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This review first appeared in the January 2014 issue of hi-end hifi magazine of Germany. You can also read this review of AURALiC/Audeze
in its original German version. We publish its English translation in a mutual syndication arrangement with the publishers. As is customary for our own reviews, the writer's signature at review's end shows an e-mail address should you have questions or wish to send feedback. All images contained in this review are the property of fairaudio or AURALiC or Audeze- Ed.

Reviewer: Jochen Reinecke
Sources: 160GB iPod Classic 5 with Pure i-20 dock; Pro-Ject Xpression III w. Ortofon OM 30 Super; Audiolab 8200CDQ, BMC Audio PureDAC, Marantz SA 7003
Amplification: Audiolab 8200CDQ and Dynavox TPR-2 preamps, Trends Audio TA-10.2 SE and Yarland FV-34C III integrateds, Abacus Ampollo power amp
Loudspeakers: Neat Momentum 4i monitor, Nubert nuBox 101 w. AW 441 subwoofer, DIY transmission line with F120A widebander
Cables: Goldkabel Profi, Ortofon SPK 500, Real Cable OFC 400
Review component retail: Taurus MkII €1'798, Vega €3'298, LCD-3 €1'995

Oy veh!
If you've read some of my reviews in the past, you already know. I'm not a diehard headfi freak. Oh no. I like my music not just in the cochlea but in the gut. Not tickle but pow. And I thrive on a well-sorted deep soundstage which headphones aren't very good at. But there are advantages too. One can let 'er rip at ungodly hours without pissing off the neighbours. And for just that my workhorse Ultrasone Pro900 do a perfect job. Working at the mixing console too justifies headphones. Trying to cleanly mix a brass quartet could be easier that way. Of course there are other methods too. In Berlin's Bit studio where I earned my first euros we had a rig dubbed Killersound. That was a pair of €3/ea. Korean wideband car speakers fitted with two flicker LEDs. If the balance was right over those, you were in the clear. And that's the end of grandpa's war stories. Where were we? Right, headphones. Where are my bifocals?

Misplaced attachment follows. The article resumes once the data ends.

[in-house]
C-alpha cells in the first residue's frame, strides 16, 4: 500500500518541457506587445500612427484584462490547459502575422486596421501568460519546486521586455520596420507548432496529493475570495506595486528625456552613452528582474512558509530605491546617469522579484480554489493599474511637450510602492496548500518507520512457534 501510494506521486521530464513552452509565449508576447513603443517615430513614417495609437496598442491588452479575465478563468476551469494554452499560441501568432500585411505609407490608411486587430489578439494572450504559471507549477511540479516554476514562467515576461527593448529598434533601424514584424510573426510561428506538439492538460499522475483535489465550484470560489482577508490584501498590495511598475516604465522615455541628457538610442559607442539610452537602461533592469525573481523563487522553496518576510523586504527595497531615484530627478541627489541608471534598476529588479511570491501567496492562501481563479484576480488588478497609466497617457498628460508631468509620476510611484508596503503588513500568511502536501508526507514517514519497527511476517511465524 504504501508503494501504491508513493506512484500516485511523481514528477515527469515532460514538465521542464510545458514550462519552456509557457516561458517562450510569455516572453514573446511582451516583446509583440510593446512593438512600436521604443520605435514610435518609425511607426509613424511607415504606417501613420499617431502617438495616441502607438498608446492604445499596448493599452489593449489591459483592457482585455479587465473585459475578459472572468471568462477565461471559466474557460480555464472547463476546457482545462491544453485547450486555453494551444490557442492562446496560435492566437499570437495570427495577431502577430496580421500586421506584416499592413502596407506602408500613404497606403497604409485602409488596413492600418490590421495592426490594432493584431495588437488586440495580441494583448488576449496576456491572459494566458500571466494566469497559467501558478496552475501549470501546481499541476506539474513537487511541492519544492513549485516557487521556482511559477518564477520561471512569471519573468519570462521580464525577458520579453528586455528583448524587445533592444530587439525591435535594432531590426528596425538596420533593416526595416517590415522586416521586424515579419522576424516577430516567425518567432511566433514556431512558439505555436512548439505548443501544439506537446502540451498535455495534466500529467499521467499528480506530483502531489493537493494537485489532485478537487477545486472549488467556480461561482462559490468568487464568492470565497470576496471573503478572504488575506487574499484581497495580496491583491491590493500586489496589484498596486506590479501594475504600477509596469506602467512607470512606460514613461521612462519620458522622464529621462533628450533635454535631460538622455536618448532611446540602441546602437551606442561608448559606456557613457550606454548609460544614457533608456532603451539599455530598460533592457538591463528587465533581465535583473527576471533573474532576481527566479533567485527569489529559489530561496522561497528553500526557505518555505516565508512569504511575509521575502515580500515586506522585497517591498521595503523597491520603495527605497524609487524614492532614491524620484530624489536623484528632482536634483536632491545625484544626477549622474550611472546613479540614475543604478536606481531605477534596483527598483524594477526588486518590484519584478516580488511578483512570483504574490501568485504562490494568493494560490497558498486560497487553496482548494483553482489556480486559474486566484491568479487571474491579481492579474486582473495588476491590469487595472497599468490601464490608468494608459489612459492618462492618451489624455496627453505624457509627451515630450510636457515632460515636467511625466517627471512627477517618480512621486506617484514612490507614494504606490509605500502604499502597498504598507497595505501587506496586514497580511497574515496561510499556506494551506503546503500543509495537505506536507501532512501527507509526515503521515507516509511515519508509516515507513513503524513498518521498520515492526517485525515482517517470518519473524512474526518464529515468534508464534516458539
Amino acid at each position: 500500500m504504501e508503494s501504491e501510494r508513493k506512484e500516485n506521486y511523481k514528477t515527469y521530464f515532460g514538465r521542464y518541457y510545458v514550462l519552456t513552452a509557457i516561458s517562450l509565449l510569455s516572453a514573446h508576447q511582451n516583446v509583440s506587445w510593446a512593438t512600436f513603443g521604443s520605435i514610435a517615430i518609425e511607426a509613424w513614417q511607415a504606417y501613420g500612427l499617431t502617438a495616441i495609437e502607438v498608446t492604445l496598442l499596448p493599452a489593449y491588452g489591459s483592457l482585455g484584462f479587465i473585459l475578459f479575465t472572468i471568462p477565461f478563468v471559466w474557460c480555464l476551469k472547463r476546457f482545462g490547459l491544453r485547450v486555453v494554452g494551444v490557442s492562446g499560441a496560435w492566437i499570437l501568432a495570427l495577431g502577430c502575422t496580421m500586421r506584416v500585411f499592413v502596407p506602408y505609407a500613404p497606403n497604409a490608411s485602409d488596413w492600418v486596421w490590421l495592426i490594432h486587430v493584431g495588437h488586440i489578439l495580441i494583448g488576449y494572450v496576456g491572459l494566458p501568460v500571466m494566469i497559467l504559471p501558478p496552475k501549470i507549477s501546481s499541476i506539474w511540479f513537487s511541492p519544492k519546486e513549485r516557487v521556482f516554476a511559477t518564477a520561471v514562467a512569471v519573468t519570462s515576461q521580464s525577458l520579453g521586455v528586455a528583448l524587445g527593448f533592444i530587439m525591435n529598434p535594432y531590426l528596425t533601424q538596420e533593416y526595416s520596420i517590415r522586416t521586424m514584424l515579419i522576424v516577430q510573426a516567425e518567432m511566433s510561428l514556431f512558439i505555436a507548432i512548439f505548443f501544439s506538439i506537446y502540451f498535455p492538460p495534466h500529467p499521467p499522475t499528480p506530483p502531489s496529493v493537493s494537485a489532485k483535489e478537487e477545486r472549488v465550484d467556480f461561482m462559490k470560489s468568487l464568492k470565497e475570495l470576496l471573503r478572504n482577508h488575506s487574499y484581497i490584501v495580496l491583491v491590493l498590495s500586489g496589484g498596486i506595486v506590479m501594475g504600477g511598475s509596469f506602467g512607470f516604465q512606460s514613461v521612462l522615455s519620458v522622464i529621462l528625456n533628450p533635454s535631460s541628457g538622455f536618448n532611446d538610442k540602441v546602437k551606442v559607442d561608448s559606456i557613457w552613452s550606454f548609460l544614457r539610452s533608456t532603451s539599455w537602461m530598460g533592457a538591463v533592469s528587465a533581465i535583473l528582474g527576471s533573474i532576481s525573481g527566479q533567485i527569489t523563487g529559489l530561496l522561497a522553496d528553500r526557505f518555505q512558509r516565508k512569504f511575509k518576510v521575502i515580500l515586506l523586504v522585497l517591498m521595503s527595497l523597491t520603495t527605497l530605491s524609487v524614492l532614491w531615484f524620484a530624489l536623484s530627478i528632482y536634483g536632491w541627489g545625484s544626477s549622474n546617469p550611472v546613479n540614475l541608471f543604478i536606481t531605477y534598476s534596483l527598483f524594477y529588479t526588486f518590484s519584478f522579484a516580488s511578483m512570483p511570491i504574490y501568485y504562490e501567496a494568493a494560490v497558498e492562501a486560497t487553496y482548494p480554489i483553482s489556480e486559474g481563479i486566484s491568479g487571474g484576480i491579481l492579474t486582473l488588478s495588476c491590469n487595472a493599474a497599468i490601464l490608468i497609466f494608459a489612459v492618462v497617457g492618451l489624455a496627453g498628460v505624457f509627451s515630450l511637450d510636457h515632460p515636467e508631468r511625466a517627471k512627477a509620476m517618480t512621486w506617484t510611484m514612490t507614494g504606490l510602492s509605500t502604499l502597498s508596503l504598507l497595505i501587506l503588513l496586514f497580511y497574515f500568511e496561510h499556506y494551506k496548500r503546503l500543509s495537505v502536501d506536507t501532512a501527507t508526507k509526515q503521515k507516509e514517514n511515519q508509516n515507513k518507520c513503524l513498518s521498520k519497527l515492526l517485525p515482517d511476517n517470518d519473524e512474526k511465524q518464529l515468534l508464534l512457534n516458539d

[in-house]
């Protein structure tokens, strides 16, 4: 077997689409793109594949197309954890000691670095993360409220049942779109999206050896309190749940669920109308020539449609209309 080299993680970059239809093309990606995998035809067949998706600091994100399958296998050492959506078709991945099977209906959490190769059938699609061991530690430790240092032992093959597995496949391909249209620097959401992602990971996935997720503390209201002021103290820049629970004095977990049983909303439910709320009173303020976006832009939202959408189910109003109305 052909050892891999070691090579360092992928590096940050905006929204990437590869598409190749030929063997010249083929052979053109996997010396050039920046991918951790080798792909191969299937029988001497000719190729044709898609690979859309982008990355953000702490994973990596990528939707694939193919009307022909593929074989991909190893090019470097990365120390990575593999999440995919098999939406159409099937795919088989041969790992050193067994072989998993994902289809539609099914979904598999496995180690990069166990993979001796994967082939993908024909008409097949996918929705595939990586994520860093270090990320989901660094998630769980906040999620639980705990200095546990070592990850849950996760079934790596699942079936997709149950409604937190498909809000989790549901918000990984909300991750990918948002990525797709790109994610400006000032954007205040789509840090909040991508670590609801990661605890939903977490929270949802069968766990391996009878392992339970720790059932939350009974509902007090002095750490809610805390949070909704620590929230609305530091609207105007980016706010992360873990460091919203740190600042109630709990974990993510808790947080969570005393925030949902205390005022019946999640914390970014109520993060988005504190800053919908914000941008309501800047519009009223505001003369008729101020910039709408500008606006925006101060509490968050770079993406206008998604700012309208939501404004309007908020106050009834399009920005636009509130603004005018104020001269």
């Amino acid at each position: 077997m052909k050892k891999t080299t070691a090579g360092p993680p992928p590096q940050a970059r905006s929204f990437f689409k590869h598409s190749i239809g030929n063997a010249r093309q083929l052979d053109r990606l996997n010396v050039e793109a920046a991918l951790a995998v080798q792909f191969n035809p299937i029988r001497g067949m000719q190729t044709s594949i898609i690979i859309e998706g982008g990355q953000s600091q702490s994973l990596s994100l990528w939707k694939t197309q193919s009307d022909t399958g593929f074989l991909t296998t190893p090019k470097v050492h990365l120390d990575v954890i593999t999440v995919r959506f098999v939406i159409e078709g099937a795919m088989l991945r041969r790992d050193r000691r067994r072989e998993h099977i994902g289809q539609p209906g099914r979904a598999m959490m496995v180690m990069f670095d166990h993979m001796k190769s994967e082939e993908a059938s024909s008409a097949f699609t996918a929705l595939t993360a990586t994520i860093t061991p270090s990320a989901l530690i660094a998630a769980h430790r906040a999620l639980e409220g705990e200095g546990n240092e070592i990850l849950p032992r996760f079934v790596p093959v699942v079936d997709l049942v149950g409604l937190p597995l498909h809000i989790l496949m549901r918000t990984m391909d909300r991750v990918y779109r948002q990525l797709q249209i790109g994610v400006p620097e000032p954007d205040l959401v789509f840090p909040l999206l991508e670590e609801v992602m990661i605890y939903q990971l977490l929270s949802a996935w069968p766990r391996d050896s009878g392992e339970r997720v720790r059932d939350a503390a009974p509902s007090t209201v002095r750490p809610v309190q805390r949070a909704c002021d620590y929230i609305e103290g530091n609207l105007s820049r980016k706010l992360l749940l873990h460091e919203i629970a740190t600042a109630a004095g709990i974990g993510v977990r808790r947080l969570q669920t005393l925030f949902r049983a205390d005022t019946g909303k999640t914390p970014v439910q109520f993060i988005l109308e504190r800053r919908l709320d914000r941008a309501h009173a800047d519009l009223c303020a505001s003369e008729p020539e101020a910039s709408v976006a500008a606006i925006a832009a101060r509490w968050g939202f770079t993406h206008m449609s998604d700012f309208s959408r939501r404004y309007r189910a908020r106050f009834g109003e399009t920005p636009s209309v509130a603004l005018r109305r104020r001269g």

Knowing of my unrepentant headfi ambivalence, my publishers put together a little care package to provoke my hot ears into a road to Damascus moment. Enter the Audeze LCD-3 cans, AURALiC's DAC/preamp Vega and the matching Taurus MkII headphone amp all sourced from German distributor Audionext. The complete set slams €7'000 smackers on a hifi counter. Would you have declined such an ambitious meal on the free? Already colleague Sebastian Eilzer's review of the LCD-2 in October 2011 had had very complimentary things to say on the subject. Oy veh?

By now of course the Vega was an exceedingly well-known quantity reviewed very highly by all the usual suspects. The next-gen Taurus meanwhile was of more current vintage, hence our notion to test it with a statement-level headphone. I'll thus focus on those two components and only make a small detour into Vega land. But just the deck. The star of that name is 25 light years away.

Tech. Step closer. Check out the Taurus. The first thing to notice is AURALiC's typical half size of 33cm width. If that conjures up no clear reference, a typical Ultra notebook will dock atop just about perfectly. Around front the Taurus has two headfi ports, a classical 6.3mm and a 4-pin XLR for symmetrically cabled headphones with discrete rather than shared channel grounds. Somehow the name Taurus fits. One thinks of a bull, two horns and one head. And this dual philosophy permeates the entire machine. Around back we get both RCA and XLR inputs and—to spill the beans early because this machine is also a brilliant preamp—matching outputs. To keep signal flow sorted between two inputs and four outputs, frontal controls direct your desired traffic. The input button selects between XLR and RCA so both can be permanently cabled up. The output button determines whether all outputs are live simultaneously (STD) or just the balanced ones (BAL). From this arises one necessity. If you do the preamp tango with the Taurus, unplug your headphones. Otherwise volumes that might be appropriate for the big rig could blow up a high-efficiency can. That's because this machine can dispatch a mighty 4.5 watts into 32Ω. Shazam.